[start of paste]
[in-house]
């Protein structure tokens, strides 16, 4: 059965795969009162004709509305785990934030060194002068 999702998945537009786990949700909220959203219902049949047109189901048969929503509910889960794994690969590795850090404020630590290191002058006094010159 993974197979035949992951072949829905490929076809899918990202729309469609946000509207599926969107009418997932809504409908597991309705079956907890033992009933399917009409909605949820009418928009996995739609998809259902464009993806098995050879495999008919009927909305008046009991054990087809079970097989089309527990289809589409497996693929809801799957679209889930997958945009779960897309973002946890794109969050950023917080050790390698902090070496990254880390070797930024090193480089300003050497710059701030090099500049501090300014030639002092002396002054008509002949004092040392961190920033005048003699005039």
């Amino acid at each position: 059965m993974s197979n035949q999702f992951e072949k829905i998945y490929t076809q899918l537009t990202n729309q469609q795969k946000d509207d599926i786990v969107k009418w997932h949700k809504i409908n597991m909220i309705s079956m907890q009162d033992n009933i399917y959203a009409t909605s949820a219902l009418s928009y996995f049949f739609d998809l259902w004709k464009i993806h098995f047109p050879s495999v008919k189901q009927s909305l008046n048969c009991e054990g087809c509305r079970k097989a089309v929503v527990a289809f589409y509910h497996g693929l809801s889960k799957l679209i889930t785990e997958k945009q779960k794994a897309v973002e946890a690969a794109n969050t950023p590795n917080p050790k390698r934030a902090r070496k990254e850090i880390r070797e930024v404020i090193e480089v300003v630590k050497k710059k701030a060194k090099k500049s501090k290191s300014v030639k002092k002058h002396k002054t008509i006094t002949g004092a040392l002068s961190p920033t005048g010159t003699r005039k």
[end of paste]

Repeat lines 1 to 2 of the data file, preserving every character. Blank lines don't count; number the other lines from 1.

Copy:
[in-house]
């Protein structure tokens, strides 16, 4: 059965795969009162004709509305785990934030060194002068 999702998945537009786990949700909220959203219902049949047109189901048969929503509910889960794994690969590795850090404020630590290191002058006094010159 993974197979035949992951072949829905490929076809899918990202729309469609946000509207599926969107009418997932809504409908597991309705079956907890033992009933399917009409909605949820009418928009996995739609998809259902464009993806098995050879495999008919009927909305008046009991054990087809079970097989089309527990289809589409497996693929809801799957679209889930997958945009779960897309973002946890794109969050950023917080050790390698902090070496990254880390070797930024090193480089300003050497710059701030090099500049501090300014030639002092002396002054008509002949004092040392961190920033005048003699005039």